Mariya Oktyabrskaya, Who Plowed Through Nazis With A Tank To Avenge Her Husband
During the Second World War, an estimated 800,000 Russian women served in the Red Army and Mariya Oktyabrskaya was one of them. But more than a patriotic calling, Oktyabrskaya’s military service was the consequence of her husband’s death at the hands of Nazis.
Mariya Oktyabrskaya came from a Crimean peasant family, had a deep sense of loyalty to the USSR, and was a firm believer in Communism. Her sense of duty arguably deepened after she married an army officer named Ilya Oktyabrskaya.
“Marry a serviceman, and you serve in the army,” she once declared. When her husband was killed fighting against the Nazis in Kiev, instead of giving in to her grief, Oktyabrskaya found another way to cope: revenge.
She sold all her belongings and bought a T-34 tank — which she christened “Fighting Girlfriend” — so she could kill the Nazi invaders. In order for her to make sure that she would be the one behind the wheel of the tank, Oktyabrskaya reportedly made her case to Joseph Stalin himself.
In a letter to the Russian leader, Oktyabrskaya wrote: “My husband was killed in action defending the motherland. I want revenge on the fascist dogs for his death and for the death of Soviet people tortured by the fascist barbarians.”
Stalin — no doubt aware of the propaganda value of such a request — approved her plan and Oktyabrskaya underwent five-months of training. Despite the support from Russia’s leader, Mariya Oktyabrskaya was still vastly outnumbered by her male compatriots who likely put little faith in her abilities.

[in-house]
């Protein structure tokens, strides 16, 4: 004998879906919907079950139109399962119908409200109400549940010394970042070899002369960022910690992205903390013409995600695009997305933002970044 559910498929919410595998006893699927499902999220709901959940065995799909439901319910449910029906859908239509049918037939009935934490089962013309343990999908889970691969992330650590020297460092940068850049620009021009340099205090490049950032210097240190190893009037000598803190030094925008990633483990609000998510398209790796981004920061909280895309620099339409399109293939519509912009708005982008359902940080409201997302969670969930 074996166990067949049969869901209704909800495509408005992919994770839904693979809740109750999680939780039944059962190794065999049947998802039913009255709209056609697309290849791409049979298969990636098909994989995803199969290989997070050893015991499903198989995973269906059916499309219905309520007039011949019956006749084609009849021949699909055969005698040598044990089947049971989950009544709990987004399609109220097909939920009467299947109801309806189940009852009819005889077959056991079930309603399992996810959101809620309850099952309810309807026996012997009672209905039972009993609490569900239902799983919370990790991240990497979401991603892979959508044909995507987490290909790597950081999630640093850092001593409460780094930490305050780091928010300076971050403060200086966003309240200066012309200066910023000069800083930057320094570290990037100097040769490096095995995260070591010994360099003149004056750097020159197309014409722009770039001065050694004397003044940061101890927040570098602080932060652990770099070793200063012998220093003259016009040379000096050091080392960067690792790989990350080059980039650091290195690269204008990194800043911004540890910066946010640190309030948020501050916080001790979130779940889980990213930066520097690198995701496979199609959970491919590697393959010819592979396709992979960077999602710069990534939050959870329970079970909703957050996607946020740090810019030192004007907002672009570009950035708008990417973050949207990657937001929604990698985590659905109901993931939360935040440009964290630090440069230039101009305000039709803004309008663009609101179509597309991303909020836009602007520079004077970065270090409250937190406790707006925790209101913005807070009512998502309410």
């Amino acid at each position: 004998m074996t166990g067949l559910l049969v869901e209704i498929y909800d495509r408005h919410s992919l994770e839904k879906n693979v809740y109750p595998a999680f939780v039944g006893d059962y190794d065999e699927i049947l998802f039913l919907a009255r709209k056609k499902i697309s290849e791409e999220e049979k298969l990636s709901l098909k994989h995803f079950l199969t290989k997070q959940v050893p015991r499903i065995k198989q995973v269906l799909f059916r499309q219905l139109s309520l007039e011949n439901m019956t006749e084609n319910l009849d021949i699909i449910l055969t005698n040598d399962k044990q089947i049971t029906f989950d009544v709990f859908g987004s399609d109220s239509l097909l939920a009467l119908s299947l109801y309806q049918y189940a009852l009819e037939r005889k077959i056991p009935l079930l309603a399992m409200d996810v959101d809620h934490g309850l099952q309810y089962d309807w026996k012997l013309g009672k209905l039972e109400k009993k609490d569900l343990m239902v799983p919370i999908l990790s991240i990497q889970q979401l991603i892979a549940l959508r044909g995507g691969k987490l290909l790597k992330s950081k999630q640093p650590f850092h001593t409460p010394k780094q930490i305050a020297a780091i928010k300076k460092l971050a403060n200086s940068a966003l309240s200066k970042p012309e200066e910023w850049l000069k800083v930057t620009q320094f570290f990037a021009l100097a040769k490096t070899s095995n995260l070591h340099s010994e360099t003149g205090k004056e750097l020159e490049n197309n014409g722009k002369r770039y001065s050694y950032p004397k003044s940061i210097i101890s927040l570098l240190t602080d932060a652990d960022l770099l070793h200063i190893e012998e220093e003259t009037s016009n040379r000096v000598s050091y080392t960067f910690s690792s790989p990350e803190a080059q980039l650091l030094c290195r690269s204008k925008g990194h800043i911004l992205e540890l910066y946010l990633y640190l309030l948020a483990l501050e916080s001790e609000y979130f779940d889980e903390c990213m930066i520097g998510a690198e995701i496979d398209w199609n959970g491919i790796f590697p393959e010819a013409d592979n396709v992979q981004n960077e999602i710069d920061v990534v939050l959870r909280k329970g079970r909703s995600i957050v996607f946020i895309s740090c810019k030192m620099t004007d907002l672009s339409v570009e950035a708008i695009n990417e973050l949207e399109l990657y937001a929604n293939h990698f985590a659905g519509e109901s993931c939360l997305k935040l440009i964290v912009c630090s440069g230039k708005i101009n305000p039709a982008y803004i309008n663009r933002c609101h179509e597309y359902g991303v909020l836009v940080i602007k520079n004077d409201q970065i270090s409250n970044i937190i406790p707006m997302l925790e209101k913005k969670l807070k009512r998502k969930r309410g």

It didn’t take long for her to prove herself, however. In her first tank battle in October 1943, Fighting Girlfriend was the first tank to breach enemy lines and Oktyabrskaya proceeded to wreak absolute havoc against German troops, crushing many under the treads of her T-34. A month later, she fearlessly jumped out of her tank to make needed repairs under heavy fire from the enemy, hopped back in, and got back into the fight.
For Mariya Oktyabrskaya, the horrors of war only strengthened her resolve.
“I’ve had my baptism by fire. I beat the bastards. Sometimes I’m so angry I can’t even breathe,” she wrote in an emotional letter to her sister.
Mariya Oktyabrskaya died fighting the Nazis a few months later in January 1944 during the Red Army’s Leningrad–Novgorod Offensive.